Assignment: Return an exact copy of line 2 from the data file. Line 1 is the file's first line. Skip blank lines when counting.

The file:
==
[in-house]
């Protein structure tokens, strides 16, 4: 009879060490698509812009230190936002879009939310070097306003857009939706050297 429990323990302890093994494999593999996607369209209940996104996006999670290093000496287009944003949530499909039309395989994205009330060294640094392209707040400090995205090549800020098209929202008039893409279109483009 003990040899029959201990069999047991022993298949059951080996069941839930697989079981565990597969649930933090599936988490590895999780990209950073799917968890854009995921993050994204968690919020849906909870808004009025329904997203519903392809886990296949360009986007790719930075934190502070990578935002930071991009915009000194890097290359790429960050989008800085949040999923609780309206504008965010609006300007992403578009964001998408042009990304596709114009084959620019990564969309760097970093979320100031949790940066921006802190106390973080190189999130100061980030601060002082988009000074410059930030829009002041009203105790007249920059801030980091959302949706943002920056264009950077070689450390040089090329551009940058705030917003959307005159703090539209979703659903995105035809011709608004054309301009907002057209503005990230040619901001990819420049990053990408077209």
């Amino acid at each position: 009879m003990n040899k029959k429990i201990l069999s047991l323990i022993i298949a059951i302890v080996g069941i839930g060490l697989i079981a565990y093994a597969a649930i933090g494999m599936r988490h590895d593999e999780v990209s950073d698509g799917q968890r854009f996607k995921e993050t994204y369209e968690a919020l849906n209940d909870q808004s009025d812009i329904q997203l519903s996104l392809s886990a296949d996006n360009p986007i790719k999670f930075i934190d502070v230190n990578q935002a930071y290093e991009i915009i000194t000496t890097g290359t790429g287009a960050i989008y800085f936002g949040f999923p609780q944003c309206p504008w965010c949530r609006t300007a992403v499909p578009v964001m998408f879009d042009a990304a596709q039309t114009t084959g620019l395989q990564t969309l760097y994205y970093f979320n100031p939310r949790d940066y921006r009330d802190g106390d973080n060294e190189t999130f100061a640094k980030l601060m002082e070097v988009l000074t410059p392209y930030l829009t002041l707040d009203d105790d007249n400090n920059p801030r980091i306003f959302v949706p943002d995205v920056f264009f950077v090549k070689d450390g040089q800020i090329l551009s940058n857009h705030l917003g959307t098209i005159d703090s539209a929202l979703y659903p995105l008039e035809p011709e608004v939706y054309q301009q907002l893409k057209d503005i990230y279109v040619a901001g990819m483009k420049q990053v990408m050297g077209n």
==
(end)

């Protein structure tokens, strides 16, 4: 009879060490698509812009230190936002879009939310070097306003857009939706050297 429990323990302890093994494999593999996607369209209940996104996006999670290093000496287009944003949530499909039309395989994205009330060294640094392209707040400090995205090549800020098209929202008039893409279109483009 003990040899029959201990069999047991022993298949059951080996069941839930697989079981565990597969649930933090599936988490590895999780990209950073799917968890854009995921993050994204968690919020849906909870808004009025329904997203519903392809886990296949360009986007790719930075934190502070990578935002930071991009915009000194890097290359790429960050989008800085949040999923609780309206504008965010609006300007992403578009964001998408042009990304596709114009084959620019990564969309760097970093979320100031949790940066921006802190106390973080190189999130100061980030601060002082988009000074410059930030829009002041009203105790007249920059801030980091959302949706943002920056264009950077070689450390040089090329551009940058705030917003959307005159703090539209979703659903995105035809011709608004054309301009907002057209503005990230040619901001990819420049990053990408077209």